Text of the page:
Derived from the Gaelic name, ‘Mac Coinnich’, meaning, ‘son of the fair bright one’, the MacKenzie name first appeared in Scotland in the northern region of Ross, where the family were known to hold lands.
The clan would grow to be one of the fiercest in the north-west of Scotland and would at one point control lands from the Black Isle to the Outer Hebrides from their seat at Eilean Donan Castle.
It is with this power that the clan chief would be raised to the position of Earl of Seaforth in 1623. The Seaforth Earls would be big supporters of King Charles I and the reformation and the Earl would join Charles II in exile in Holland following the execution of his father.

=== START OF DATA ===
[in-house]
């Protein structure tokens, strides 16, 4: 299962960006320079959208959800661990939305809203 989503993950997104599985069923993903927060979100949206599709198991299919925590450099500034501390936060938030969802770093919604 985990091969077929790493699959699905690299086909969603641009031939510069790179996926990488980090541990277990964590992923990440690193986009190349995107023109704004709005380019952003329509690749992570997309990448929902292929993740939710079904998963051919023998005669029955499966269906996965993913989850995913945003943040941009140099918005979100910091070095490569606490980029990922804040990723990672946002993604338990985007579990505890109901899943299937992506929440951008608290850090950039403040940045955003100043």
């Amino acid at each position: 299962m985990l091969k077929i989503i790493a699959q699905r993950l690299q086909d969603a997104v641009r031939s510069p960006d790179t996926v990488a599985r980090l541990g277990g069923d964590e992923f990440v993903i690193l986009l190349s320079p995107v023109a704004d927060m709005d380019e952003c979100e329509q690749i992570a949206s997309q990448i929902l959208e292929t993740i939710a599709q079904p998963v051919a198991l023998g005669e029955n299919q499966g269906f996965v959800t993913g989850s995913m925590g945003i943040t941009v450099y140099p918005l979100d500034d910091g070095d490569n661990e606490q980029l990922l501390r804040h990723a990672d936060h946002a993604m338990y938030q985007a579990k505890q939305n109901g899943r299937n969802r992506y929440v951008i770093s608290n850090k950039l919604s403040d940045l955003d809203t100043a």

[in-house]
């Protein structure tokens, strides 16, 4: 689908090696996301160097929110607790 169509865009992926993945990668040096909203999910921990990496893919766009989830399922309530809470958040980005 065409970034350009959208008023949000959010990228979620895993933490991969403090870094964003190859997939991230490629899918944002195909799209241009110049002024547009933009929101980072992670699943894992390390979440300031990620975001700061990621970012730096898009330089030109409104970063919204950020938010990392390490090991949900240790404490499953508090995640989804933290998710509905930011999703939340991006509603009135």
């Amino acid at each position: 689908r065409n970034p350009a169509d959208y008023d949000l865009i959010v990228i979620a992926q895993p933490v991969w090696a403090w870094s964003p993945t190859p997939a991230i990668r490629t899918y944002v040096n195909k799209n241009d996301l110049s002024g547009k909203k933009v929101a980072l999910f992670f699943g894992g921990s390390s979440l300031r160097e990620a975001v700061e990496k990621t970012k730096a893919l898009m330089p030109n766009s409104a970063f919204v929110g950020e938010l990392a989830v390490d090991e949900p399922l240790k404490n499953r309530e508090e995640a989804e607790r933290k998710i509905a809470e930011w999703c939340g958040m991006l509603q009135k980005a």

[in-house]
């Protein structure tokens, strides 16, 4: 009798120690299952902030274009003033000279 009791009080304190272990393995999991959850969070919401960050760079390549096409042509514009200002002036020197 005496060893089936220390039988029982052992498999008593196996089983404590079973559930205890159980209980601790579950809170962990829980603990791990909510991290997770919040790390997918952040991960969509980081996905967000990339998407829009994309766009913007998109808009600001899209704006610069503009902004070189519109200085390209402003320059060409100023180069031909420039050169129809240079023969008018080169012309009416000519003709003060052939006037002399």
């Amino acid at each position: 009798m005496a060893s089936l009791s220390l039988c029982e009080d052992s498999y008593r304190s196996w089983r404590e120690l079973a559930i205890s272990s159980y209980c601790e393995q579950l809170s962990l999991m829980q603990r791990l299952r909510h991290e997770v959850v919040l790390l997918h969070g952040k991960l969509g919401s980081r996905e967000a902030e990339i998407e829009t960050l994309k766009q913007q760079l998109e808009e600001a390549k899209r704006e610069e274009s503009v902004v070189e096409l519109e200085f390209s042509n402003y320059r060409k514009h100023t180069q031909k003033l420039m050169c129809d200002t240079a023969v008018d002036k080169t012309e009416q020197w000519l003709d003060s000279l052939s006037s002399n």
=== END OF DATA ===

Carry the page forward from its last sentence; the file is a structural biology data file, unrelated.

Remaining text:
Seaforth would die in 1651 but would be represented by his heir as the country rose against the rule of the commonwealth in 1653.
Continuing their loyalty to the Stewarts, the family would fight alongside Catholic James VII at the Battle of the Boyne in 1690 and the Earl would be made a Marquess by the exiled King following their defeat.
The family would go on to support the Jacobite risings of the 18th century, briefly losing and regaining their titles, before the male line of succession would die out in 1815